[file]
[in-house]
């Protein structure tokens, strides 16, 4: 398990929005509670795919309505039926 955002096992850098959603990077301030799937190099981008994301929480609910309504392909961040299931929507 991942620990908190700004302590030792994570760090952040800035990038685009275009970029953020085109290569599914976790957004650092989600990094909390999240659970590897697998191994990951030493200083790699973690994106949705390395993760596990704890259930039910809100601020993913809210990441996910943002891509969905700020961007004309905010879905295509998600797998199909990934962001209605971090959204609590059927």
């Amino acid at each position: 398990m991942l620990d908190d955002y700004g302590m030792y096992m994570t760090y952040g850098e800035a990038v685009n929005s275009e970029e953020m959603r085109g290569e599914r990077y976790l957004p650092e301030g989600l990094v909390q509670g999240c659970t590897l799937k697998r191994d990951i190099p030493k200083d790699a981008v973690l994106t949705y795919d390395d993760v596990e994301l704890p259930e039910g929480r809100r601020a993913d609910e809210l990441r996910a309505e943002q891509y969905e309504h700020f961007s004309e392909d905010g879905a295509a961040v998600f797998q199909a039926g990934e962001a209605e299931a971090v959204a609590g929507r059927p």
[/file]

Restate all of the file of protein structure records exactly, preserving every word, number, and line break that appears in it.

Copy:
[in-house]
């Protein structure tokens, strides 16, 4: 398990929005509670795919309505039926 955002096992850098959603990077301030799937190099981008994301929480609910309504392909961040299931929507 991942620990908190700004302590030792994570760090952040800035990038685009275009970029953020085109290569599914976790957004650092989600990094909390999240659970590897697998191994990951030493200083790699973690994106949705390395993760596990704890259930039910809100601020993913809210990441996910943002891509969905700020961007004309905010879905295509998600797998199909990934962001209605971090959204609590059927």
């Amino acid at each position: 398990m991942l620990d908190d955002y700004g302590m030792y096992m994570t760090y952040g850098e800035a990038v685009n929005s275009e970029e953020m959603r085109g290569e599914r990077y976790l957004p650092e301030g989600l990094v909390q509670g999240c659970t590897l799937k697998r191994d990951i190099p030493k200083d790699a981008v973690l994106t949705y795919d390395d993760v596990e994301l704890p259930e039910g929480r809100r601020a993913d609910e809210l990441r996910a309505e943002q891509y969905e309504h700020f961007s004309e392909d905010g879905a295509a961040v998600f797998q199909a039926g990934e962001a209605e299931a971090v959204a609590g929507r059927p």